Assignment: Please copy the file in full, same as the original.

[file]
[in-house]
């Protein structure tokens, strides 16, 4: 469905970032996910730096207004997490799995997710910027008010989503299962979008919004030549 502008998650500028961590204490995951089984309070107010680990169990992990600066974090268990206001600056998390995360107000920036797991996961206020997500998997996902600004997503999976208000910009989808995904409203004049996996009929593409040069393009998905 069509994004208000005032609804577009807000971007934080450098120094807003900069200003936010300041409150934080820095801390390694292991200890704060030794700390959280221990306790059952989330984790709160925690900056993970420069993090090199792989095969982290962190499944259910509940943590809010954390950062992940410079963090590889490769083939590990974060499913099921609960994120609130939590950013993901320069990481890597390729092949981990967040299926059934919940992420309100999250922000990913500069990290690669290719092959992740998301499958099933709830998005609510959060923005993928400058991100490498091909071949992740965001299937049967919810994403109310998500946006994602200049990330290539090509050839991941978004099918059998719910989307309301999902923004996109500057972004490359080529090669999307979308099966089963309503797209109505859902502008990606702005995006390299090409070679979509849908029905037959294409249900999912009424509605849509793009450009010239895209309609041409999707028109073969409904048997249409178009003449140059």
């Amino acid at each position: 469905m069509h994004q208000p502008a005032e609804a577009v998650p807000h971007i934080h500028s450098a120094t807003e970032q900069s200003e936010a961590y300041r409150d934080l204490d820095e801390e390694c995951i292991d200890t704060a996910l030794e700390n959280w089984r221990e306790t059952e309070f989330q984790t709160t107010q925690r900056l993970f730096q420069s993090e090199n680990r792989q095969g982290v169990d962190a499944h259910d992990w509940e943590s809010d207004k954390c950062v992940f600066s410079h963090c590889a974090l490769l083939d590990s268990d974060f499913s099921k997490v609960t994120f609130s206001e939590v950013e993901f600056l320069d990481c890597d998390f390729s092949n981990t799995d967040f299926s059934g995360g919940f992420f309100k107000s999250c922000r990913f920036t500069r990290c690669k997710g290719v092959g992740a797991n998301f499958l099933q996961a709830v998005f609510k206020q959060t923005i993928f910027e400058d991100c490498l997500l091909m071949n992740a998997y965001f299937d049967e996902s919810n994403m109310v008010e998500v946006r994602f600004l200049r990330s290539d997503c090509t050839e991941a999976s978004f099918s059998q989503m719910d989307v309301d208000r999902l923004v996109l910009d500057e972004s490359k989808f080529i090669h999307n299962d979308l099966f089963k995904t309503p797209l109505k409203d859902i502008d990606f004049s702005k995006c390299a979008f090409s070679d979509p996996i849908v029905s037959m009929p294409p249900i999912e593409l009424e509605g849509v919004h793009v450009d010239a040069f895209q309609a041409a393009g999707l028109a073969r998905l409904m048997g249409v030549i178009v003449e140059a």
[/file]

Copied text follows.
[in-house]
């Protein structure tokens, strides 16, 4: 469905970032996910730096207004997490799995997710910027008010989503299962979008919004030549 502008998650500028961590204490995951089984309070107010680990169990992990600066974090268990206001600056998390995360107000920036797991996961206020997500998997996902600004997503999976208000910009989808995904409203004049996996009929593409040069393009998905 069509994004208000005032609804577009807000971007934080450098120094807003900069200003936010300041409150934080820095801390390694292991200890704060030794700390959280221990306790059952989330984790709160925690900056993970420069993090090199792989095969982290962190499944259910509940943590809010954390950062992940410079963090590889490769083939590990974060499913099921609960994120609130939590950013993901320069990481890597390729092949981990967040299926059934919940992420309100999250922000990913500069990290690669290719092959992740998301499958099933709830998005609510959060923005993928400058991100490498091909071949992740965001299937049967919810994403109310998500946006994602200049990330290539090509050839991941978004099918059998719910989307309301999902923004996109500057972004490359080529090669999307979308099966089963309503797209109505859902502008990606702005995006390299090409070679979509849908029905037959294409249900999912009424509605849509793009450009010239895209309609041409999707028109073969409904048997249409178009003449140059």
């Amino acid at each position: 469905m069509h994004q208000p502008a005032e609804a577009v998650p807000h971007i934080h500028s450098a120094t807003e970032q900069s200003e936010a961590y300041r409150d934080l204490d820095e801390e390694c995951i292991d200890t704060a996910l030794e700390n959280w089984r221990e306790t059952e309070f989330q984790t709160t107010q925690r900056l993970f730096q420069s993090e090199n680990r792989q095969g982290v169990d962190a499944h259910d992990w509940e943590s809010d207004k954390c950062v992940f600066s410079h963090c590889a974090l490769l083939d590990s268990d974060f499913s099921k997490v609960t994120f609130s206001e939590v950013e993901f600056l320069d990481c890597d998390f390729s092949n981990t799995d967040f299926s059934g995360g919940f992420f309100k107000s999250c922000r990913f920036t500069r990290c690669k997710g290719v092959g992740a797991n998301f499958l099933q996961a709830v998005f609510k206020q959060t923005i993928f910027e400058d991100c490498l997500l091909m071949n992740a998997y965001f299937d049967e996902s919810n994403m109310v008010e998500v946006r994602f600004l200049r990330s290539d997503c090509t050839e991941a999976s978004f099918s059998q989503m719910d989307v309301d208000r999902l923004v996109l910009d500057e972004s490359k989808f080529i090669h999307n299962d979308l099966f089963k995904t309503p797209l109505k409203d859902i502008d990606f004049s702005k995006c390299a979008f090409s070679d979509p996996i849908v029905s037959m009929p294409p249900i999912e593409l009424e509605g849509v919004h793009v450009d010239a040069f895209q309609a041409a393009g999707l028109a073969r998905l409904m048997g249409v030549i178009v003449e140059a």